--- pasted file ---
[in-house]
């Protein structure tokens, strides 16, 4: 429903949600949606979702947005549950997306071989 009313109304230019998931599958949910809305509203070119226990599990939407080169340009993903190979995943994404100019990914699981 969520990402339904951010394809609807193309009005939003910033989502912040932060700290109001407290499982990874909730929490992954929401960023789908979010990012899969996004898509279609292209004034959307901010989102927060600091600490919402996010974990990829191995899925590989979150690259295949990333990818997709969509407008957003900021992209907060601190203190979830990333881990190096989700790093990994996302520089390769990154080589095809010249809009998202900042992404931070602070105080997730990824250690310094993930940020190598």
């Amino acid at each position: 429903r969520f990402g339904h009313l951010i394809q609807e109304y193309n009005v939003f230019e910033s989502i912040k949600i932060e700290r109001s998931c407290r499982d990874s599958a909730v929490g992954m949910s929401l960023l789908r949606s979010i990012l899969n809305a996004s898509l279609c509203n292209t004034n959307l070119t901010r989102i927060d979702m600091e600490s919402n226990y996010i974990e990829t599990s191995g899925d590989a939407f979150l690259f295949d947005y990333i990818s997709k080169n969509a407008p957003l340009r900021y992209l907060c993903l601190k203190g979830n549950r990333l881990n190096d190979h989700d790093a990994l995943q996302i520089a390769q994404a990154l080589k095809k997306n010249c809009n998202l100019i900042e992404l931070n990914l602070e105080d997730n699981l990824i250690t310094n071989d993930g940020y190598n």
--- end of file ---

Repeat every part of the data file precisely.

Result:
[in-house]
């Protein structure tokens, strides 16, 4: 429903949600949606979702947005549950997306071989 009313109304230019998931599958949910809305509203070119226990599990939407080169340009993903190979995943994404100019990914699981 969520990402339904951010394809609807193309009005939003910033989502912040932060700290109001407290499982990874909730929490992954929401960023789908979010990012899969996004898509279609292209004034959307901010989102927060600091600490919402996010974990990829191995899925590989979150690259295949990333990818997709969509407008957003900021992209907060601190203190979830990333881990190096989700790093990994996302520089390769990154080589095809010249809009998202900042992404931070602070105080997730990824250690310094993930940020190598």
């Amino acid at each position: 429903r969520f990402g339904h009313l951010i394809q609807e109304y193309n009005v939003f230019e910033s989502i912040k949600i932060e700290r109001s998931c407290r499982d990874s599958a909730v929490g992954m949910s929401l960023l789908r949606s979010i990012l899969n809305a996004s898509l279609c509203n292209t004034n959307l070119t901010r989102i927060d979702m600091e600490s919402n226990y996010i974990e990829t599990s191995g899925d590989a939407f979150l690259f295949d947005y990333i990818s997709k080169n969509a407008p957003l340009r900021y992209l907060c993903l601190k203190g979830n549950r990333l881990n190096d190979h989700d790093a990994l995943q996302i520089a390769q994404a990154l080589k095809k997306n010249c809009n998202l100019i900042e992404l931070n990914l602070e105080d997730n699981l990824i250690t310094n071989d993930g940020y190598n």